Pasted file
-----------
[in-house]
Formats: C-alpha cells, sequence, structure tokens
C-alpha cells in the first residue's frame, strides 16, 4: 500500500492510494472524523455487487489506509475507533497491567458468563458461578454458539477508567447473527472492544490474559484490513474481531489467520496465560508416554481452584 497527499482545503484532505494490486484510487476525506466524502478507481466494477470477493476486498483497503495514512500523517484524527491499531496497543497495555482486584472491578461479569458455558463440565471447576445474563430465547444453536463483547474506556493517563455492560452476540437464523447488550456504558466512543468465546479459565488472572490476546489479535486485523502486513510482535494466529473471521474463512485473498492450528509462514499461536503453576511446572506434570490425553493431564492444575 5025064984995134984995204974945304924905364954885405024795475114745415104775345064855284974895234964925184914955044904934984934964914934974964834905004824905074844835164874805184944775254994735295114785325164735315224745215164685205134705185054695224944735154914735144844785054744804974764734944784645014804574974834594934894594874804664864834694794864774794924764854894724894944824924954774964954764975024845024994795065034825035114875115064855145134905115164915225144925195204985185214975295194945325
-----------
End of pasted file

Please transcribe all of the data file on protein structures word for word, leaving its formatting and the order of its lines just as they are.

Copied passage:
[in-house]
Formats: C-alpha cells, sequence, structure tokens
C-alpha cells in the first residue's frame, strides 16, 4: 500500500492510494472524523455487487489506509475507533497491567458468563458461578454458539477508567447473527472492544490474559484490513474481531489467520496465560508416554481452584 497527499482545503484532505494490486484510487476525506466524502478507481466494477470477493476486498483497503495514512500523517484524527491499531496497543497495555482486584472491578461479569458455558463440565471447576445474563430465547444453536463483547474506556493517563455492560452476540437464523447488550456504558466512543468465546479459565488472572490476546489479535486485523502486513510482535494466529473471521474463512485473498492450528509462514499461536503453576511446572506434570490425553493431564492444575 5025064984995134984995204974945304924905364954885405024795475114745415104775345064855284974895234964925184914955044904934984934964914934974964834905004824905074844835164874805184944775254994735295114785325164735315224745215164685205134705185054695224944735154914735144844785054744804974764734944784645014804574974834594934894594874804664864834694794864774794924764854894724894944824924954774964954764975024845024994795065034825035114875115064855145134905115164915225144925195204985185214975295194945325